By Mark Story 19 June 2017

The need to let staff operate in ways that suit their individual preferences best is behind the demand for extremely flexible workspace options.

Cultural diversity, differing work habits of the four generations who now populate the workplace –  Baby boomers through to Millennials – plus the myriad pressures confronting today’s businesses are just some of the factors reshaping what the office of tomorrow will look like. 

 

Activity-based work spaces (ABW), which have dominated the landscape in recent years, are giving way to demand for a greater variety of options. As well as complementing the needs of the business, more flexible workspace options also recognise that individual staff are more productive in working environments of their choice. 

 

The one-size-fits-all workspace no longer meets the needs of a fragmented and divergent workforce, and a growing number of companies are looking for opportunities to change where and how employees work. Staff mobility is a key part of the rethink. 

 

Workspace optimisation remains a fairly new phenomenon in Australia. It is larger firms, mainly in the banking, telco and professional services sectors that are leading the way, with a handful of landmark buildings across Australia’s capital cities home to the few examples that exist so far. 

The one-size-fits-all workspace no longer meets the needs of a fragmented and divergent workforce, and a growing number of companies are looking for opportunities to change where and how employees work.

Emerging smart technologies

Fortunately, thanks to emerging smart sensor technology, it’s possible to track energy use and office space utilisation. Together with other complementary technologies it's becoming easier to measure, analyse and redeploy wasted or underutilised office space. 

 

Having successfully trialled the use of sensor technology and analytics to monitor the use of space within its own offices at Australia Square in Sydney, Dexus plans to take what it has learned to improve workspace utilisation for its customers. 

 

Dexus Chief Information Officer Mark Hansen says companies literally can’t afford to have idle workspaces. “With many studies showing the utilisation of some workplaces is less than 50 per cent, the value that businesses get from every square metre of space becomes a key consideration in how they utilise their workspace,” Hansen points out. “It’s our job to ensure customers get the best results from their tenancy.” 

 

Sensor and other technologies are being used to detect the occupancy levels of floors; the movement of people; the use of space in each work place area; and the collaboration patterns between groups. 

 

There’s a growing awareness, adds Hansen, that the optimal workplace revolves around creating the right blend of flexible workspace options for employees, including a combination of ABWs, collaborative spaces, fixed meeting spaces, break out spaces, and focus spaces.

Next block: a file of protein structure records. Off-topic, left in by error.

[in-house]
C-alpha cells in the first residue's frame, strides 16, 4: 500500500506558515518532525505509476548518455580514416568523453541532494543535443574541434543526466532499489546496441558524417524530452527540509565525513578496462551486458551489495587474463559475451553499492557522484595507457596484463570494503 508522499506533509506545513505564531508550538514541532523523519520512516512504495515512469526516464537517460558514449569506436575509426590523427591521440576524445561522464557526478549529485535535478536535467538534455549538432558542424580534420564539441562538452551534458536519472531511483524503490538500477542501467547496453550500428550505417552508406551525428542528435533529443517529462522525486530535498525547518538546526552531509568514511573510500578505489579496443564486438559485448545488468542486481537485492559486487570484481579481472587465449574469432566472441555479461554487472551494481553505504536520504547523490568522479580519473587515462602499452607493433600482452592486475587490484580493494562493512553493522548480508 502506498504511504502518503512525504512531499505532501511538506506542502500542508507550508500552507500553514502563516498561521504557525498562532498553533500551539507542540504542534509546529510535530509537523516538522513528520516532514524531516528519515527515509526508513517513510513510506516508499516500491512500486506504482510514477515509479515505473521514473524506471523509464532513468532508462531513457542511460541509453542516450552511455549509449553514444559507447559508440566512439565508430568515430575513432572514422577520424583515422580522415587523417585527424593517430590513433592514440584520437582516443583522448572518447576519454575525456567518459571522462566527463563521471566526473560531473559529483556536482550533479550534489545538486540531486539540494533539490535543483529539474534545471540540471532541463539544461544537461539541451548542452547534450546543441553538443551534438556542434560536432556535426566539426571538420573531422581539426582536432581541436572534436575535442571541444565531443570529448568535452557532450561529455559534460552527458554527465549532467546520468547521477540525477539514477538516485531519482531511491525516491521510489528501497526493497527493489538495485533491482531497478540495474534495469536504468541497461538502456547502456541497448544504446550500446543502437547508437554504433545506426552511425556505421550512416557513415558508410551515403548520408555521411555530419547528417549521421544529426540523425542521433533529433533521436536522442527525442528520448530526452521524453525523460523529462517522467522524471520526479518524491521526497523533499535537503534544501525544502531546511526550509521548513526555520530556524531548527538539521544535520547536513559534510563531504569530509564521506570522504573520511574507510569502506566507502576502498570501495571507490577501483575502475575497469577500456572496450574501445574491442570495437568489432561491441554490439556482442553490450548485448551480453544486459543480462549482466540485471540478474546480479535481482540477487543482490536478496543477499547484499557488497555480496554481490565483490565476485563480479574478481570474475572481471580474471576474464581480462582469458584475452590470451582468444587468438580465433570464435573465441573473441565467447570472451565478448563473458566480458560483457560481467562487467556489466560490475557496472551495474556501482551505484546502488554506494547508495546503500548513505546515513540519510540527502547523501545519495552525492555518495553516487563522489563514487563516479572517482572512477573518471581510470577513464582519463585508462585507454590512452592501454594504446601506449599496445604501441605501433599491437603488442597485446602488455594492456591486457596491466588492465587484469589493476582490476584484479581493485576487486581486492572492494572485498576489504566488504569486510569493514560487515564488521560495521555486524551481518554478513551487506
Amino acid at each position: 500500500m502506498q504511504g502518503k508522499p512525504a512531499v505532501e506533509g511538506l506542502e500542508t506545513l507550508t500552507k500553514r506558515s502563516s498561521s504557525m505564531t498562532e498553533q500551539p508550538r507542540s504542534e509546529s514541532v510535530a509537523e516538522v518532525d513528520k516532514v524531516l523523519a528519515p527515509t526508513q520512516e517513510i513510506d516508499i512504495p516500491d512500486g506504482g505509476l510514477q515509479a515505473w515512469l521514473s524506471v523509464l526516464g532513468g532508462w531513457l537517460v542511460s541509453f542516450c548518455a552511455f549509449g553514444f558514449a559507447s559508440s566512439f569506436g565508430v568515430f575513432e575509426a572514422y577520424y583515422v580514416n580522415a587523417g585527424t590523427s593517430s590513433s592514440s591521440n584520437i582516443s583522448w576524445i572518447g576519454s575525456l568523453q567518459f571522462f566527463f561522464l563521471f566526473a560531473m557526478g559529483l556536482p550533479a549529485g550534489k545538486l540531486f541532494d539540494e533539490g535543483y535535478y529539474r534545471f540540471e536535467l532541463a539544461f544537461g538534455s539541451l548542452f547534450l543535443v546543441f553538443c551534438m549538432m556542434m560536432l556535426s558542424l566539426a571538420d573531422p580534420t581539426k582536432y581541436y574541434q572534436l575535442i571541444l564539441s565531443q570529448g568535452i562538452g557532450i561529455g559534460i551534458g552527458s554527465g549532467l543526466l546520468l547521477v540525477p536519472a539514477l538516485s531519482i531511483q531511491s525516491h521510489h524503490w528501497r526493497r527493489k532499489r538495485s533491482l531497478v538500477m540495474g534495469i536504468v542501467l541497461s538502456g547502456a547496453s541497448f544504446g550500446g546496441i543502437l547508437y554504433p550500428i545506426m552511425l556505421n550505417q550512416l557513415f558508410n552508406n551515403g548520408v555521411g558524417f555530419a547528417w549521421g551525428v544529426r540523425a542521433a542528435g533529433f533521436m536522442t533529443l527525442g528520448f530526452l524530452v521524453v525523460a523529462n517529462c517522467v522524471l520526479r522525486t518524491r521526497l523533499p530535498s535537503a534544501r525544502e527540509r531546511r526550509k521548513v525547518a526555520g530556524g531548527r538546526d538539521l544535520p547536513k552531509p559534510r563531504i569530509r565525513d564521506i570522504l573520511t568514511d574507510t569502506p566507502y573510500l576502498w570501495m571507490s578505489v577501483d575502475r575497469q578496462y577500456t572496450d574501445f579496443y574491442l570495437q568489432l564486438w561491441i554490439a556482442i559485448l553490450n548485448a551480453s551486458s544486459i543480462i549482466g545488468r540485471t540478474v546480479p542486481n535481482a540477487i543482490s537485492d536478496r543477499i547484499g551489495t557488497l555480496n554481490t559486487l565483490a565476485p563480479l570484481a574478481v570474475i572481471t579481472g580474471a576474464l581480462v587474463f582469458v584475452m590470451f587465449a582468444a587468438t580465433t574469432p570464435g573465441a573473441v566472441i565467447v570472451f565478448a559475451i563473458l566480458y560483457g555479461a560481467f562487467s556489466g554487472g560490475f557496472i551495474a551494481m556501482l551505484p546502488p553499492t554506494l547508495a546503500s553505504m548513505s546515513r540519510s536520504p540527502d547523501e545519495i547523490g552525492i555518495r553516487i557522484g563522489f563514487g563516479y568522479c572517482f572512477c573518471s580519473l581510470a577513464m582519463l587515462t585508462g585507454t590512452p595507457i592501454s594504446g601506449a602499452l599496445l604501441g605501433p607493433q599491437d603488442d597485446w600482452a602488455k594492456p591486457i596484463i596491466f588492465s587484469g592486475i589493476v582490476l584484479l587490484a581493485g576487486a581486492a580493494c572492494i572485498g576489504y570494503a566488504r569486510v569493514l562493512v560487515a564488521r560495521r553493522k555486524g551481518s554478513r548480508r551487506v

“By collectively deploying these technologies, we’re able to create a better brief for the future occupants of the commercial spaces we build and lease,” says Hansen. “We can then analyse what the data is telling us to ensure a tenant’s workplace continues to evolve to maintain maximum efficiency.” 

 

As a case in point, if meeting rooms are consistently underutilised, why not convert them into collaborative spaces? 

 

“By creating flexible workspace options, each employee will find their way to the most effective environment for them to be productive in a way that complements their work style,” Hansen says. 

 

There are many more untapped opportunities, such as the benefit to health and safety, with emerging technologies capable of identifying the presence of individuals during an emergency.

Thanks to emerging smart sensor technology, it’s possible to track energy use and office space utilisation

Embed technology or deploy as needed

Analysing the utilisation of visitors to, and casual users of, the workplace is another challenge. Dexus continues to trial myriad technologies to achieve the right workplace solutions, says Hansen.

 

“Our research shows that we need to incorporate a variety of sensors in conjunction with other technologies including Bluetooth, Wi-Fi, analytics and door counters to get a comprehensive view of workforce movement.” 

 

It is planned for new sensor technology to be embedded within the built fabric of the development at 100 Mount Street in North Sydney, and Hansen expects these technologies to eventually be implemented within all new buildings.

 

However, given the ongoing need for existing tenancies to continually repurpose floor plates, he expects the service to eventually be provided to companies on a temporary or as-needed basis as a non-permanent fixture for point in time analysis.

 

Dexus is identifying the best partners and refining the technologies it plans to bring to the table in the light of new emerging standards for building systems, sensors and other technologies. 

 

“This type of service is another avenue for us to help our customers to future-proof their businesses,” says Hansen.

 

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